One of the unfortunate bromides in discussions of jazz vs. classical music is to present jazz as the improviser's art over against Western art music aka classical music. Richard Taruskin's sprawling Oxford History of Western Music would disabuse anyone of such a stereotype if a person were to read the first two or three volumes of that roughly 3,600 expanse. Improvisation was a crucial element of composition and performance throughout what we'd now think of as the Baroque era, which might be more accurately described as eras of figured bass or thoroughbass. Well, Ramsey over at his ArtsJournal blog has noted that ...
Improvisation in music did not begin with jazz. Bach and Chopin were noted improvisers, as was Beethoven. One of the great Beethoven stories is about the flamboyant pianist Daniel Steibelt (seen right) challenging Beethoven (seen left) to an improvisation contest, in effect a musical duel. Steibelt played first. When it was Beethoven’s turn, he used a few notes of Steibelt’s score, turned the page upside down, mocked his opponent’s first notes and built a brilliant improvisation. In that early nineteenth century cutting contest, Steibelt was humiliated. The younger man announced that he would leave Vienna, never to return as long as Beethoven lived there. Beethoven died in Vienna in 1827. Steibelt, as promised, stayed away.
That Beethoven began to write out cadenzas because he didn't trust the judgment of performing musicians, and those who venerated Beethoven and his music followed suit, and that these historical moments fused with German Idealism to create a musical and pedagogical culture in which improvisation was eventually steamed out of what's now thought of as classical music seems unfortunate. Taruskin asked somewhat rhetorically if we were "really" better off having a literate art music tradition that eschewed improvisation or not. I'd say we're not better off and that if we go back to an era or cultural relationship between composer and performer closer to Haydn and Mozart (who didn't feel obliged to write out cadenzas so much) that would be good.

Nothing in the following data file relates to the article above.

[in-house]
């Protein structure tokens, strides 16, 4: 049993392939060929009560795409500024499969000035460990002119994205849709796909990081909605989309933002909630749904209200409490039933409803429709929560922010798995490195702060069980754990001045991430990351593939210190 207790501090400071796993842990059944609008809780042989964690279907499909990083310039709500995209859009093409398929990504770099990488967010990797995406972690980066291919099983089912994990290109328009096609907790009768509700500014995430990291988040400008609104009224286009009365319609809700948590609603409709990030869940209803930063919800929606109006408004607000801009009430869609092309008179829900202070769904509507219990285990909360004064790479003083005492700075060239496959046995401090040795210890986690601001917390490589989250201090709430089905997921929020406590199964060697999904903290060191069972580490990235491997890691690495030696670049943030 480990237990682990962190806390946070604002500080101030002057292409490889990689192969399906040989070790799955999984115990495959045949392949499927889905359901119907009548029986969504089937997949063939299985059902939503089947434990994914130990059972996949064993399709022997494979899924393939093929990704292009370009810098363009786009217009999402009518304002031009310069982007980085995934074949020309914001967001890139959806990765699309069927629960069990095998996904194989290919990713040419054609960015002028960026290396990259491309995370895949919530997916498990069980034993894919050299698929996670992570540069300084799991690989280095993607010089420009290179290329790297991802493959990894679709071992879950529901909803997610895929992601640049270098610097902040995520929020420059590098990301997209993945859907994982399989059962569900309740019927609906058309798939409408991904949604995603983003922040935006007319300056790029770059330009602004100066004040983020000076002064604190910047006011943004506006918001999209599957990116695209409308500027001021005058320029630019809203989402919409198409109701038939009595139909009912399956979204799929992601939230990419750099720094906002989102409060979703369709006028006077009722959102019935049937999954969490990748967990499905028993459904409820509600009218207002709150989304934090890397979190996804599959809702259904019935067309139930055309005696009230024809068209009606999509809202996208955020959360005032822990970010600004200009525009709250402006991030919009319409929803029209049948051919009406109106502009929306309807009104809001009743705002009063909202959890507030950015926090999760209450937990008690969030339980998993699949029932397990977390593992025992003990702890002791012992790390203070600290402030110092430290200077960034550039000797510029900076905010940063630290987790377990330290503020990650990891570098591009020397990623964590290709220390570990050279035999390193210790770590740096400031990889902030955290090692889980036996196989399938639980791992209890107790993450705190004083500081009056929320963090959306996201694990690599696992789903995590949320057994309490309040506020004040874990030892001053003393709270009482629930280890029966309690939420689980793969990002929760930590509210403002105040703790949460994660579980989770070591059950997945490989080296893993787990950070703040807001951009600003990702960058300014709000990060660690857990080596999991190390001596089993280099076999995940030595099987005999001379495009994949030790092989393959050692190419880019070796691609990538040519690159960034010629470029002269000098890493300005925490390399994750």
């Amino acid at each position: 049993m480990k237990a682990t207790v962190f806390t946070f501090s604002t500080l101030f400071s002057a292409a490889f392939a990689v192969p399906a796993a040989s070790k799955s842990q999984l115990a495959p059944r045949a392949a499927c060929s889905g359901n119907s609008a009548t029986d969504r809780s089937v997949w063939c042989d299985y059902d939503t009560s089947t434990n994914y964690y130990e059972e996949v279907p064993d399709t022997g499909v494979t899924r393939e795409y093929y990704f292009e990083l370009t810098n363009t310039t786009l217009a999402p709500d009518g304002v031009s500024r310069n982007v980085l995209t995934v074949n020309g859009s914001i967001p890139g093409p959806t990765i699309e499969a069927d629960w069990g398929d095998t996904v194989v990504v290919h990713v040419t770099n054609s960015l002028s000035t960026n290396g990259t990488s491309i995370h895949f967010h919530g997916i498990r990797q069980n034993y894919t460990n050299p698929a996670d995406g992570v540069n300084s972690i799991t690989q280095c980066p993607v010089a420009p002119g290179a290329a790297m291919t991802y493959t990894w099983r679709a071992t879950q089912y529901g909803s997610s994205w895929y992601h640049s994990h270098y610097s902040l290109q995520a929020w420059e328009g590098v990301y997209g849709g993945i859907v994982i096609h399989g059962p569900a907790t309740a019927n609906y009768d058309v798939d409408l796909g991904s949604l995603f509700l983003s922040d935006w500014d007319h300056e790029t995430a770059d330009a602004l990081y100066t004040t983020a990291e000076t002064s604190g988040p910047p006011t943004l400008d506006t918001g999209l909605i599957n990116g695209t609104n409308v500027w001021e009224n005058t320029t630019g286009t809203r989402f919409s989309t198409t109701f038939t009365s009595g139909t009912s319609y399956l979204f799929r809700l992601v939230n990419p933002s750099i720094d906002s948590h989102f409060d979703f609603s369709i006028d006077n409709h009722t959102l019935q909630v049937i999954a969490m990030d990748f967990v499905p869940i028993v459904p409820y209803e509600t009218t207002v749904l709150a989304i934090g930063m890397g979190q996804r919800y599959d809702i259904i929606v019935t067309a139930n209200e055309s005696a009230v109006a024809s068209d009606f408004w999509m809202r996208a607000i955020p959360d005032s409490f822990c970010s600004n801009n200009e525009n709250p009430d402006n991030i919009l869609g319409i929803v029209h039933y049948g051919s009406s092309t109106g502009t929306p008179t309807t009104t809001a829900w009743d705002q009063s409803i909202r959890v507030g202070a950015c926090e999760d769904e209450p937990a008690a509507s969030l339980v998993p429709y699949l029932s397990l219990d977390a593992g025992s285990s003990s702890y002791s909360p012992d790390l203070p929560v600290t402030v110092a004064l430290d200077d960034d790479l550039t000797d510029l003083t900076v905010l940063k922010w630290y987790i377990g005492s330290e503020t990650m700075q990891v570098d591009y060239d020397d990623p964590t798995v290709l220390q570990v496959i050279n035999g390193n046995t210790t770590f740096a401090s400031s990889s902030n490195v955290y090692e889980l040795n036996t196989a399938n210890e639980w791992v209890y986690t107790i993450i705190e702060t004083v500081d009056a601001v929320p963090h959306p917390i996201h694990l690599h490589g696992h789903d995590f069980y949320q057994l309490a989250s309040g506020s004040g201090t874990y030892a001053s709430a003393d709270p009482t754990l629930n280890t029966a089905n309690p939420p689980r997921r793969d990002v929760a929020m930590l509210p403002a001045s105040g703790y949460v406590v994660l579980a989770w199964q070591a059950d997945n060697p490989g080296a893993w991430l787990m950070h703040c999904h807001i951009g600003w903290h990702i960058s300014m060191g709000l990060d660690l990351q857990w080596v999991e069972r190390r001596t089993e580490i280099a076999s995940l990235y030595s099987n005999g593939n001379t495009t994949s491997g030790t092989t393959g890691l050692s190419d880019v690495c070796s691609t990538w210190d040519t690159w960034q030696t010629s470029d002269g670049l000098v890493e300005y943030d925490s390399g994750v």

That ... might also depend upon a few established styles but that's another topic.
So for anyone trying to assess music history we should know better than to imagine that what's colloquially known as "classical music" didn't, doesn't or has not had a place for improvisation. Look at a score from Heinrich Schutz' Little Sacred Concert Pieces and you'll find out that it's really, really bare bones.
But for those who imagine classical music basically starts maybe as far back as Vivaldi, Bach and Handel and then goes up to where ever they decide, a lot of traditions in which improvisation was essential and inseparable from what we think of as classical music in the broadest possible sense of the term just get ignored.
It's not at all surprising to me that when people talk of possible paths of reproachment between Western art music and popular styles they do so not from the vantage point of 19th century canons and canonization but from the perspective of Baroque music.